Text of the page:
Lisa G. Crozier, Mark D. Scheuerell, Richard W. Zabel, "Using Time Series Analysis to Characterize Evolutionary and Plastic Responses to Environmental Change: A Case Study of a Shift toward Earlier Migration Date in Sockeye Salmon." http://www.jstor.org/stable/10.1086/662669
Predators Keep Local Frogs In Uniform
Peruvian poison dart frogs of the genus Ranitomeya are jewels of the rainforest, renowned for the diversity of vivid colors they display, which vary greatly from region to region. Obviously, these colors have not evolved for our amazement, but rather to warn predators that they will be greatly ill if they dare taste them. But how do predators keep track ofand learn to avoidso many color patterns. And why do poison-dart frogs maintain such a high diversity of color patterns? Researchers from the University of Montreal have recently showed that diversity in poison-dart frogs is maintained locally due to the predators avoiding only one color pattern and quickly eliminating all others. Using hundreds of life-sized clay models painted to resemble the distinct color patterns of poison dart frogs, the researchers found that avian predators avoided models with the local coloration, but attacked models with non-local colors. The results show that the local predators have come to recognize and avoid the local frogs. "Being exotic is, in this case, not advantageous at all, as the frogs' vivid coloration make them more easily detected by predators that have not learned to recognize them," said Dr. Chouteau. These results highlight the close relationship between the colorful amphibians and their predators, and demonstrate that the geographic diversity of color patterns is maintained by the learning experience of a distinct predator community.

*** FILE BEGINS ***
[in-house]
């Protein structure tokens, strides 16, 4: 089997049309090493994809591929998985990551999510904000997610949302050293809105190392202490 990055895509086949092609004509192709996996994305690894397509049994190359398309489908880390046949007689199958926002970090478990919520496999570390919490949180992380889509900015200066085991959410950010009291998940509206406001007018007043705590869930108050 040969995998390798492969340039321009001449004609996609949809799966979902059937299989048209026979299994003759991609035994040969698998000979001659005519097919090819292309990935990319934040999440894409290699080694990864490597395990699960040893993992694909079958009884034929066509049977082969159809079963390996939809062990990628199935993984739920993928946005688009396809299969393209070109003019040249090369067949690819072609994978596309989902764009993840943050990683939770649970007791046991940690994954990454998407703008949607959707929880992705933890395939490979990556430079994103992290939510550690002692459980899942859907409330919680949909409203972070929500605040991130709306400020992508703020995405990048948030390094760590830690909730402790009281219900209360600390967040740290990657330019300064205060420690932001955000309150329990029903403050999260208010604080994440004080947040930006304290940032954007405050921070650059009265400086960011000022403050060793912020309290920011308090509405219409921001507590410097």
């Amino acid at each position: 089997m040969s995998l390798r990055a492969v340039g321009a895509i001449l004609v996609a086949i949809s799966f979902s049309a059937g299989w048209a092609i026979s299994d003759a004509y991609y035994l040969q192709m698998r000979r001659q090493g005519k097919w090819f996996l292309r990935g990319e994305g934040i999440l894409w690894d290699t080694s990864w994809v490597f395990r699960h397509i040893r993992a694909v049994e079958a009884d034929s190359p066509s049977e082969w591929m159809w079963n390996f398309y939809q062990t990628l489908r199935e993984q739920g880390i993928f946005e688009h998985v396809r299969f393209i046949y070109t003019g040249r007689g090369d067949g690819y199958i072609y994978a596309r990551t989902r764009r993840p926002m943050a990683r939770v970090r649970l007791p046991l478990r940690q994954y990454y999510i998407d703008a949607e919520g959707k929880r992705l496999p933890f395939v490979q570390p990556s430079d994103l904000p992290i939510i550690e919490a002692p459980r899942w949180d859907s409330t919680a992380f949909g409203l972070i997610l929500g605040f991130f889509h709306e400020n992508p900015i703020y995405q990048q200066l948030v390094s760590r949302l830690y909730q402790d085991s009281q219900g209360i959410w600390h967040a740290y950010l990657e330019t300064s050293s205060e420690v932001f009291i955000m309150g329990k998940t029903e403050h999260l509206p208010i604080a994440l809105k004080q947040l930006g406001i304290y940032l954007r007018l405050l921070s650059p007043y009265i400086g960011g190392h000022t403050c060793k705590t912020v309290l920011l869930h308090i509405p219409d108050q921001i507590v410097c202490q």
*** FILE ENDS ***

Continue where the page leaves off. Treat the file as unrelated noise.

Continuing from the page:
Mathieu Chouteau, Bernard Angers, "The Role of Predators in Maintaining the Geographic Organization
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